Arguably the best known Christmas carol that nobody knows the words to, the 12 Days of Christmas has become so popular in recent years that it’s inspired parodies, pub crawls, football chants, and mashups. Thought to be of French origin and originally published in in England in 1780 without music as a rhyme, it’s been recorded by artists including the Muppets, Frank Sinatra (and his children), Perry Como and characters for Sesame Street.
But even if you’re clever enough to be able to keep up with these artists and remember all 364 gifts, you might be hard pushed to say why anyone would need anything like 40 golden rings.
In fact, nobody seems to know. It’s probable that the gifts are nonsense precisely because they’re confusing by nature; the carol may originally have been intended as a memory game for children (similar to ‘The Bog Down in the Valley-oh’). Given the difficulty people still have remembering all the gifts, this would certainly seem to make sense.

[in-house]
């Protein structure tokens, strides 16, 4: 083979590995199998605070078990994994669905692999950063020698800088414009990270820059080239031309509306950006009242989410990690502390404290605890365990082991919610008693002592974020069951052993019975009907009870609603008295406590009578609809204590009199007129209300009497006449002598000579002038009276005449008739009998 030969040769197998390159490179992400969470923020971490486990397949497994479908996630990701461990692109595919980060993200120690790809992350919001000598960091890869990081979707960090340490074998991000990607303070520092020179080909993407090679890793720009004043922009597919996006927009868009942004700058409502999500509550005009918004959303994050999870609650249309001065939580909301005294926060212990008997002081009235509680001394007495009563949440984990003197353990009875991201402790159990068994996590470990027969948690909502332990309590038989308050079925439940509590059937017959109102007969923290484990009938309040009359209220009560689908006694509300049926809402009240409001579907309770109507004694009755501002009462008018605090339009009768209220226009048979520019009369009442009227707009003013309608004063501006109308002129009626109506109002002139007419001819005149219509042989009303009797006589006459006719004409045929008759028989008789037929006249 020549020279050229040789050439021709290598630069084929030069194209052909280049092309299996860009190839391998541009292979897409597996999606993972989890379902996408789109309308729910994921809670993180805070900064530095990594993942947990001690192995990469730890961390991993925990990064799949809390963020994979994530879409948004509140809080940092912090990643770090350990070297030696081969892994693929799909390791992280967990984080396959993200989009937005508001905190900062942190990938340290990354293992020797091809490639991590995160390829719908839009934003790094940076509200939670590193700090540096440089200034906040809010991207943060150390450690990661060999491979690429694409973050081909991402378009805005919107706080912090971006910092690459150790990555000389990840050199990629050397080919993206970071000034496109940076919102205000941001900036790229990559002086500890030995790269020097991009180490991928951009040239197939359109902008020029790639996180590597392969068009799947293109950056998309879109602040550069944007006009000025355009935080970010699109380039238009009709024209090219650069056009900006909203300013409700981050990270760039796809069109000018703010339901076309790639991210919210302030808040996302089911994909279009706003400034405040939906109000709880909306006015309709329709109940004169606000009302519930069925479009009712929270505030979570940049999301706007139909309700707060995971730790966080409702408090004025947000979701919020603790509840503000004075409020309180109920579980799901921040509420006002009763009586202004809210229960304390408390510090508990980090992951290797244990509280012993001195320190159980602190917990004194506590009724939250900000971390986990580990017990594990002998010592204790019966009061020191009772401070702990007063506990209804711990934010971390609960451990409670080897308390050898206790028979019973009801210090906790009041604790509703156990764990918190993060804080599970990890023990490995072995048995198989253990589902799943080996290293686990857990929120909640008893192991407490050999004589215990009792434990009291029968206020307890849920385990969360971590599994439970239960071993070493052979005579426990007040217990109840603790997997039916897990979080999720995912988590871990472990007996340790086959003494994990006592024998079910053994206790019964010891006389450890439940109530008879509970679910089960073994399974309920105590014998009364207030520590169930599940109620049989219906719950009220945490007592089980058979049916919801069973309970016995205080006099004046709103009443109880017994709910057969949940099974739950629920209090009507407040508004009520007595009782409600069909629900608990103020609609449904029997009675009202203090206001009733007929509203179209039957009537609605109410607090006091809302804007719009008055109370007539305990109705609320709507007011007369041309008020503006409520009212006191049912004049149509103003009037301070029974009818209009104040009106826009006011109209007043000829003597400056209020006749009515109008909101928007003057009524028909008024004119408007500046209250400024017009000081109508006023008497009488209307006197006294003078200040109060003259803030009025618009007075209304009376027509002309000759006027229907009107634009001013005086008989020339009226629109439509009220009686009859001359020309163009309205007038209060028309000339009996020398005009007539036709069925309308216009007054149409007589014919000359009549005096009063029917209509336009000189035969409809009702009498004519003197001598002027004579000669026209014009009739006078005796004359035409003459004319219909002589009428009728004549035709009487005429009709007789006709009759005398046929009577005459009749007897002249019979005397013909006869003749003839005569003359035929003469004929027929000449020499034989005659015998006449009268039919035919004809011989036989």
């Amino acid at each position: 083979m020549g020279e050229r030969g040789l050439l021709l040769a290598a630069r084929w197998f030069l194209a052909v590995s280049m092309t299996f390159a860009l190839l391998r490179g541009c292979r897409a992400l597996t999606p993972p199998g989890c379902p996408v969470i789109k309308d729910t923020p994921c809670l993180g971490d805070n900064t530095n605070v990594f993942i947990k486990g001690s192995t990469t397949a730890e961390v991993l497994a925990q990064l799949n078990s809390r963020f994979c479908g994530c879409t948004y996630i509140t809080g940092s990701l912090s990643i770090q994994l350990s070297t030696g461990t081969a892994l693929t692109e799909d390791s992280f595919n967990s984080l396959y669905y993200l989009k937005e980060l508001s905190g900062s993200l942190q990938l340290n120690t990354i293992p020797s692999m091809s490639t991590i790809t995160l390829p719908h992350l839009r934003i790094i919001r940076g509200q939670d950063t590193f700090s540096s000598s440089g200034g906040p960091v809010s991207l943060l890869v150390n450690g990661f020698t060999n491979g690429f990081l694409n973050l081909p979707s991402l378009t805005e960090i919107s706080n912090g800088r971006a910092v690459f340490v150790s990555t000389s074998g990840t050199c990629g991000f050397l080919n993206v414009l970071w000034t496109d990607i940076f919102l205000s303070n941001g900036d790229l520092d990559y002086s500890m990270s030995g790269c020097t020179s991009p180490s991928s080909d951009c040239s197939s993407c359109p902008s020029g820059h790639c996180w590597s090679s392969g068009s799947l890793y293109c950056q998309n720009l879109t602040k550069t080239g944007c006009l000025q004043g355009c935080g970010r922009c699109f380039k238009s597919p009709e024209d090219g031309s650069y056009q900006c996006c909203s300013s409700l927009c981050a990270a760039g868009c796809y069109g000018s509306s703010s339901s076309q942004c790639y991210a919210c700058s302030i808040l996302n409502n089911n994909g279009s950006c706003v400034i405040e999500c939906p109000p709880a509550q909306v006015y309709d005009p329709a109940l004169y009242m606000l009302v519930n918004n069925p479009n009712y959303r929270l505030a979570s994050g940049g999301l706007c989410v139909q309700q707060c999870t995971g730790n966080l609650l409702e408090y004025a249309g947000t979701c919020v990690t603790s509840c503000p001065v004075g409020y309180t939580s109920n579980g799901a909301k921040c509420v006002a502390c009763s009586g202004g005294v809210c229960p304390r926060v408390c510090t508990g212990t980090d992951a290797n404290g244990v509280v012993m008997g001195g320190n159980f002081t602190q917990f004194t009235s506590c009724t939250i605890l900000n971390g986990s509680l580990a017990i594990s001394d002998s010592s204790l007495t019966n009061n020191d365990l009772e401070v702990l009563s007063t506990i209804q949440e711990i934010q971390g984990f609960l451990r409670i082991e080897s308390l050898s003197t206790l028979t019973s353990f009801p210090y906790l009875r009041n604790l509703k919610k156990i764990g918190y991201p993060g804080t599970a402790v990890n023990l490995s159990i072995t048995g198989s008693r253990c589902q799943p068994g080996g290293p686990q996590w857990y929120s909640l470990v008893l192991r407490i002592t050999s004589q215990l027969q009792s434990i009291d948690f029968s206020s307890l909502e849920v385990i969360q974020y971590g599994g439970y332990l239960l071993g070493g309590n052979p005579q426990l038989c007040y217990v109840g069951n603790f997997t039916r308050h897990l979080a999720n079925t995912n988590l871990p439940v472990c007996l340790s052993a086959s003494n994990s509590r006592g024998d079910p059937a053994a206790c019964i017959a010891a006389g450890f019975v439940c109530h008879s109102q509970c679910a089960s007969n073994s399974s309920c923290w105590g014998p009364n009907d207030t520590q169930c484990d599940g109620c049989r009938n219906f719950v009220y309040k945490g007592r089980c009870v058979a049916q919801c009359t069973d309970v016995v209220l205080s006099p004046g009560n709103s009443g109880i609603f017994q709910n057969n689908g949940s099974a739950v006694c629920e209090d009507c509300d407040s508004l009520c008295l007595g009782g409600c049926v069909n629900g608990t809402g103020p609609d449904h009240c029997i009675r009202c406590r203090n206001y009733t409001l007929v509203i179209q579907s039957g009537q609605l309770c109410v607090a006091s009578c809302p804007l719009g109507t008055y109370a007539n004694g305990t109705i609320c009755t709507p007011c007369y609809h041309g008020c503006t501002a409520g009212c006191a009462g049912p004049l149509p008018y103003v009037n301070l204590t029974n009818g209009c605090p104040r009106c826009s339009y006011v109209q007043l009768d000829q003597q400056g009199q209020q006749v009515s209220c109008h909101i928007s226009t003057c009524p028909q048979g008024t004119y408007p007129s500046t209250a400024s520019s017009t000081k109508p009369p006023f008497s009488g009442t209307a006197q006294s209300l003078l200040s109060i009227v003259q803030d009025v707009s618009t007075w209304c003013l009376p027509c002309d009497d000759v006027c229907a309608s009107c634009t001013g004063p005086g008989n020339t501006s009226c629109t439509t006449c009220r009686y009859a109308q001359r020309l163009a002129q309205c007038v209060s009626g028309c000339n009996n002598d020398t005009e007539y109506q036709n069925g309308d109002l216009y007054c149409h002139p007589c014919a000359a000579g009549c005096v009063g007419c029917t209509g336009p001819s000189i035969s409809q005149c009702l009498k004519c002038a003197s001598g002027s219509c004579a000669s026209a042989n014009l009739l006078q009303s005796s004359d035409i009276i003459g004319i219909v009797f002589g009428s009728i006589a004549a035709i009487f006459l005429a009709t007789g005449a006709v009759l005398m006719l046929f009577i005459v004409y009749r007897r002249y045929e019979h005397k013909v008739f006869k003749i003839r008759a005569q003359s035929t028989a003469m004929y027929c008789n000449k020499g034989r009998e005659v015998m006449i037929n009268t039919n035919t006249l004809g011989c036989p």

However, blogger John Z. Gardiner also proposes another suggestion: that the carol has its origins in Christianity, and that each of the gifts corresponds to a something given to man by God, the “true love”.The Oxford Dictionary of Nursery Rhymes notes the other array of suggestions that have been made, such as representing food or sport for each month of the year.
Ultimately though, the seeming meaninglessness of the gifts is part of what gives the carol so much charm. While readings like these certainly aren’t discouraged, perhaps it’s best to let each person decide for themselves – or to continue to be bemused by the nonsense!